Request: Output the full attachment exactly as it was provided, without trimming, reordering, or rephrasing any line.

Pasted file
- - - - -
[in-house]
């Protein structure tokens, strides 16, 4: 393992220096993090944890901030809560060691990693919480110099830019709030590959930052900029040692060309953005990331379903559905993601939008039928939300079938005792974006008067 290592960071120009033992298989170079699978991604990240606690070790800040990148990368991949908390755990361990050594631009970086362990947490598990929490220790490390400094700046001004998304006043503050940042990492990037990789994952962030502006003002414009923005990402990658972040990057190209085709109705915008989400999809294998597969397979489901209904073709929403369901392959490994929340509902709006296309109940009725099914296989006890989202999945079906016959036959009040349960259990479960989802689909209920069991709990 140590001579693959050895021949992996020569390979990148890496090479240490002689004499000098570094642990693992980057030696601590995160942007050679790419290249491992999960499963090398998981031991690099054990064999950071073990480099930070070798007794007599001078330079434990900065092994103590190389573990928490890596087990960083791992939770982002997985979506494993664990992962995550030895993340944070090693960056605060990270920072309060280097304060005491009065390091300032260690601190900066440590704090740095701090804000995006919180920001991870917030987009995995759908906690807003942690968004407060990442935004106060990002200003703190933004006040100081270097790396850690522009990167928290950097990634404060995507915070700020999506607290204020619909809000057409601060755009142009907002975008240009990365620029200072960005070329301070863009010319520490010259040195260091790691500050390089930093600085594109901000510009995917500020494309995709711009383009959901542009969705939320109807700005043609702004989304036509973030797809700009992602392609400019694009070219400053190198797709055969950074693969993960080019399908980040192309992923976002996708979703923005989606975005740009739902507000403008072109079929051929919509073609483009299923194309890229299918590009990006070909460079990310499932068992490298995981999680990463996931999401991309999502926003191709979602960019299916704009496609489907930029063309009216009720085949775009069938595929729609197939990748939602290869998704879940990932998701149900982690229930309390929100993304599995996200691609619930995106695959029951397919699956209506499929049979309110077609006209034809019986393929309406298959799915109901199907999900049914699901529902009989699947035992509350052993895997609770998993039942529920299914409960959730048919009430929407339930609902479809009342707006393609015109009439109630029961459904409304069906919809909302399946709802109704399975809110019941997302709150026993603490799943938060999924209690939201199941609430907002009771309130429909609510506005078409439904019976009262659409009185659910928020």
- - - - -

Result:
[in-house]
């Protein structure tokens, strides 16, 4: 393992220096993090944890901030809560060691990693919480110099830019709030590959930052900029040692060309953005990331379903559905993601939008039928939300079938005792974006008067 290592960071120009033992298989170079699978991604990240606690070790800040990148990368991949908390755990361990050594631009970086362990947490598990929490220790490390400094700046001004998304006043503050940042990492990037990789994952962030502006003002414009923005990402990658972040990057190209085709109705915008989400999809294998597969397979489901209904073709929403369901392959490994929340509902709006296309109940009725099914296989006890989202999945079906016959036959009040349960259990479960989802689909209920069991709990 140590001579693959050895021949992996020569390979990148890496090479240490002689004499000098570094642990693992980057030696601590995160942007050679790419290249491992999960499963090398998981031991690099054990064999950071073990480099930070070798007794007599001078330079434990900065092994103590190389573990928490890596087990960083791992939770982002997985979506494993664990992962995550030895993340944070090693960056605060990270920072309060280097304060005491009065390091300032260690601190900066440590704090740095701090804000995006919180920001991870917030987009995995759908906690807003942690968004407060990442935004106060990002200003703190933004006040100081270097790396850690522009990167928290950097990634404060995507915070700020999506607290204020619909809000057409601060755009142009907002975008240009990365620029200072960005070329301070863009010319520490010259040195260091790691500050390089930093600085594109901000510009995917500020494309995709711009383009959901542009969705939320109807700005043609702004989304036509973030797809700009992602392609400019694009070219400053190198797709055969950074693969993960080019399908980040192309992923976002996708979703923005989606975005740009739902507000403008072109079929051929919509073609483009299923194309890229299918590009990006070909460079990310499932068992490298995981999680990463996931999401991309999502926003191709979602960019299916704009496609489907930029063309009216009720085949775009069938595929729609197939990748939602290869998704879940990932998701149900982690229930309390929100993304599995996200691609619930995106695959029951397919699956209506499929049979309110077609006209034809019986393929309406298959799915109901199907999900049914699901529902009989699947035992509350052993895997609770998993039942529920299914409960959730048919009430929407339930609902479809009342707006393609015109009439109630029961459904409304069906919809909302399946709802109704399975809110019941997302709150026993603490799943938060999924209690939201199941609430907002009771309130429909609510506005078409439904019976009262659409009185659910928020």